Mike, you’re 100% correct on this issue. Keep pushing for a solution. The only two downsides I see in moving the start time up later is that the closer you get to 9 am, the closer you get to parents who have to drive their kids into school (cause they can’t afford the bus fee) some of them have to get to work by 9 am as well. Also, the only other downside to moving the start time is that we have to give the kids a certain amount of class time, if we move the start up time by an hour, we have to finish school later by an hour and it may run into sports and after school events. This should be a solvable problem and I’m with you on this one, buddy. There’s a solution if we look hard enough.
Why don’t the kids go to sleep a little earlier? There are only 24 hours in a day, no matter when you say it starts and ends. Starting and ending school later may create a whole host of other scheduling conflicts, unless you end school at the same time and then the kids just have a shorter school day.
Mike, it does seem that you are assuming that because SOME districted have changed policy that all districts can and should. To me, that’s not self-0evident.
BTW, I actually agree with you conceptually that this approach has merit, but I also see there are many roadblocks that likely exist within NPS that might preclude the change you want. And I’m not willing to assume that the SC should just mandate a change.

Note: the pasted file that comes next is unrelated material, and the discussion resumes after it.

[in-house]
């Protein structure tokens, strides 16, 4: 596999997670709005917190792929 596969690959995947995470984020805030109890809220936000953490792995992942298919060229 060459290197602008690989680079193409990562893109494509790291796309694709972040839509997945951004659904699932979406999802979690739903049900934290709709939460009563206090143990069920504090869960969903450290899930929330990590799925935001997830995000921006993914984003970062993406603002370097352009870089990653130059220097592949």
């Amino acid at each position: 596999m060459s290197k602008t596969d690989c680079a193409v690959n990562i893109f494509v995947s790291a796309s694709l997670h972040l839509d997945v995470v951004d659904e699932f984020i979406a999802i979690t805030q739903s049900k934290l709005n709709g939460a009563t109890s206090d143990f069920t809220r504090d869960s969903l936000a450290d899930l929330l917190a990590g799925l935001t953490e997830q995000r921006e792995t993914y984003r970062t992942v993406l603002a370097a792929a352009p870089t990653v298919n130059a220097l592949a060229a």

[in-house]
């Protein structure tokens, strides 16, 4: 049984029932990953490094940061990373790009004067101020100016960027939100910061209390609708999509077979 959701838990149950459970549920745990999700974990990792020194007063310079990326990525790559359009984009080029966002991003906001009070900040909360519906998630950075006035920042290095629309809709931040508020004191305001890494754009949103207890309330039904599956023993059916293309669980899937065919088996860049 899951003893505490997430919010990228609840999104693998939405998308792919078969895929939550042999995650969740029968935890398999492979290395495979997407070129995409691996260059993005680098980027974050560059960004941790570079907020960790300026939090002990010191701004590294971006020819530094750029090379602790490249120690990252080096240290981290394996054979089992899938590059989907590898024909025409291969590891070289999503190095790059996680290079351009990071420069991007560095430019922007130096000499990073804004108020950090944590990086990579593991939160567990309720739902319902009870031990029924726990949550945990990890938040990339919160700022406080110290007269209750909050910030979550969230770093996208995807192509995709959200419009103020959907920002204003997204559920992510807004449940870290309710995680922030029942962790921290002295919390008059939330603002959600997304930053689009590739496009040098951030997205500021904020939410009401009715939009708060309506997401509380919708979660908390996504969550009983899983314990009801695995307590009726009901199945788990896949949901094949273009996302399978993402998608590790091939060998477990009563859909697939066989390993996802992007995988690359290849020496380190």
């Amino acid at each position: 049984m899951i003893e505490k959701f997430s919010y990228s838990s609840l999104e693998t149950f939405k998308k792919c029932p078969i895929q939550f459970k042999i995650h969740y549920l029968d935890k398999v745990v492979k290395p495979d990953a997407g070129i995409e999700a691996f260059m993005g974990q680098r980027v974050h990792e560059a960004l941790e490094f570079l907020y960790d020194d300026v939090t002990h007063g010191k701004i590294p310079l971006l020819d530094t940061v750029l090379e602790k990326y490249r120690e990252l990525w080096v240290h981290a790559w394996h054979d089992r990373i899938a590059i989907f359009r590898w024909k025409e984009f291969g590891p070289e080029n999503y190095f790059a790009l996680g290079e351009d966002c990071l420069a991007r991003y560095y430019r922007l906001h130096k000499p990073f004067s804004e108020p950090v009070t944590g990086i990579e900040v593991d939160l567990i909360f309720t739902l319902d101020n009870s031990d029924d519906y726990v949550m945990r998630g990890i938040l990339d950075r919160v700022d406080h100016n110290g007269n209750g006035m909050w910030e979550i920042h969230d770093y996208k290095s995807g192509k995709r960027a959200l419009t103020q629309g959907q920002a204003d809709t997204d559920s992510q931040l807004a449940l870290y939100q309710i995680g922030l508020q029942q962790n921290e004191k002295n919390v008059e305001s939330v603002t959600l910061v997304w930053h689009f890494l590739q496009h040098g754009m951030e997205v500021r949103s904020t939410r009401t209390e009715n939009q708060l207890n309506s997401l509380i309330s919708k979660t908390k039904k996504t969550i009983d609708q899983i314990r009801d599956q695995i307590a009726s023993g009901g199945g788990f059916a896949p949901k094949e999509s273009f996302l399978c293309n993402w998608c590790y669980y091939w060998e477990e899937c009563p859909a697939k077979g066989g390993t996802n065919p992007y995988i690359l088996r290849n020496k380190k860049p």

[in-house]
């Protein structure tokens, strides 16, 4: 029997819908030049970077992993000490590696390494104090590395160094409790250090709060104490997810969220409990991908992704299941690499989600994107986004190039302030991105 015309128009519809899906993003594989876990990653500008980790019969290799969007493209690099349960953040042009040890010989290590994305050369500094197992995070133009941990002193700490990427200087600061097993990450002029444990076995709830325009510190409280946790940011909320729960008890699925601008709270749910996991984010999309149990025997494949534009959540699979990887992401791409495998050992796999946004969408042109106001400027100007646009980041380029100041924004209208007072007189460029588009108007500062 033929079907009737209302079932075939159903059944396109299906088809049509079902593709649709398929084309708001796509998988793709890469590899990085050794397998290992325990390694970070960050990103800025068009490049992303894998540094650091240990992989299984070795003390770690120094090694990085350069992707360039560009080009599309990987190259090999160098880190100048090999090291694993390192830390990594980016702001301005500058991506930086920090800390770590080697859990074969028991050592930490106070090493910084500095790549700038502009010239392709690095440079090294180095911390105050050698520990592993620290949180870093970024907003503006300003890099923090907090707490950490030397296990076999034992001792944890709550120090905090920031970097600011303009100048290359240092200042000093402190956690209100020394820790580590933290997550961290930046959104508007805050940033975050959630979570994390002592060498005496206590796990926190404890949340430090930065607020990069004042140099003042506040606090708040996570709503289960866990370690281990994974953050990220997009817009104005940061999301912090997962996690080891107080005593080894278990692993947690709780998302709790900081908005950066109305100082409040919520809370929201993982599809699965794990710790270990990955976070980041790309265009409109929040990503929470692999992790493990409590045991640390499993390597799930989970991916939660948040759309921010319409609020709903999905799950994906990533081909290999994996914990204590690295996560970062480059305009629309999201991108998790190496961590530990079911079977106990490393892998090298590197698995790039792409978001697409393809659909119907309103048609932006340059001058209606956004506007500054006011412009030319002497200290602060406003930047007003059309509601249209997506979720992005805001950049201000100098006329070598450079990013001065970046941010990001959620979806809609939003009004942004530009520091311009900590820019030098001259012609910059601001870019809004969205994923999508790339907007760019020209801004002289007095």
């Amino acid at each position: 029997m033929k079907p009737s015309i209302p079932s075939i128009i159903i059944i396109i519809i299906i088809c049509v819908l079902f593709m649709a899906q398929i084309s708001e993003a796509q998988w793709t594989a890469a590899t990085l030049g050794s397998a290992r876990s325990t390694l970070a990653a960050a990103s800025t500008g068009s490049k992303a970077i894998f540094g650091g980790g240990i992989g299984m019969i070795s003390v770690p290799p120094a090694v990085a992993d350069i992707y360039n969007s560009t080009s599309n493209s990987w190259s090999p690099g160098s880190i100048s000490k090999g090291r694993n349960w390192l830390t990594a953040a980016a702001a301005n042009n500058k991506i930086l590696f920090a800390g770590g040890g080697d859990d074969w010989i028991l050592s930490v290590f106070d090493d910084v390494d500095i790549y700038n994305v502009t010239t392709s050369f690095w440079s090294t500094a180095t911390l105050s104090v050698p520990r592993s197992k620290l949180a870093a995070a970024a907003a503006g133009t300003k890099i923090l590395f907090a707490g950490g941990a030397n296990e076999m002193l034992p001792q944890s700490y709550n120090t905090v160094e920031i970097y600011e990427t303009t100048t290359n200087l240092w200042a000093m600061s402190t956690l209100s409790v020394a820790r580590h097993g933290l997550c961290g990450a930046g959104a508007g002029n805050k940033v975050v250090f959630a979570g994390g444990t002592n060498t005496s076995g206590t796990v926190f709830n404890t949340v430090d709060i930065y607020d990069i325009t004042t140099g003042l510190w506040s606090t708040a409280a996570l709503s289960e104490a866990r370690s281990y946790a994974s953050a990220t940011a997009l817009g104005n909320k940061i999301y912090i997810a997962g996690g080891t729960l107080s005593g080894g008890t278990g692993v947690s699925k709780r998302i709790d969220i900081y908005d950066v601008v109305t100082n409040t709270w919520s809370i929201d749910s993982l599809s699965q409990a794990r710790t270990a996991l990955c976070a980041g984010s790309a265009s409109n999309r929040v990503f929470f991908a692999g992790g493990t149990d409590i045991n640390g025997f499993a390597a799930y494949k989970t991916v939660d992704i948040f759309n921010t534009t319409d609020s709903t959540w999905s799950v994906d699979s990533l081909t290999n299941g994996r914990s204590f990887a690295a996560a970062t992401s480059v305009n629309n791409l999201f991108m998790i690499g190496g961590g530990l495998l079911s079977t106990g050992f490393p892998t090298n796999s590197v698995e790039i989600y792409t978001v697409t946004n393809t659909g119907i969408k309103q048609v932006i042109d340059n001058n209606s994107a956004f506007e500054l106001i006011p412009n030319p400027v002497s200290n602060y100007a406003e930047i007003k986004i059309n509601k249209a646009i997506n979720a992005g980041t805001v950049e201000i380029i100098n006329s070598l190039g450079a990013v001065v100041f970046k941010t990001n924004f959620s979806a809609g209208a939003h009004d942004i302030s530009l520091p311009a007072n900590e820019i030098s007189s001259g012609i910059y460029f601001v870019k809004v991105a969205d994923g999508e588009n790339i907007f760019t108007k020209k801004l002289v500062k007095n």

Dan– You’re missing my point. I’m not assuming Newton should change high school start times because other districts have done that. I’m suggesting that every study I’ve seen for the past decade has indicated later start times are beneficial to teens. The fact that the Newton School Committee has not addressed this issue, reflects poorly on them.
I think we all have to acknowledge something, Dan. Something broader than an issue with high school start times. As a society and as a community, we put a tremendous amount of stress on our kids. This is clearly reflected by the fact that 3/4 of the Newton high schoolers responding to the survey indicated they are experiencing stress. Nearly 25% are experiencing a great deal of stress. Systemically, we have a chance to mitigate some of that stress by starting high school a little later. That change would have an immediate impact on the day-to-day quality of life for several thousand students. This is not a minor issue. It’s something that should have been addressed years ago.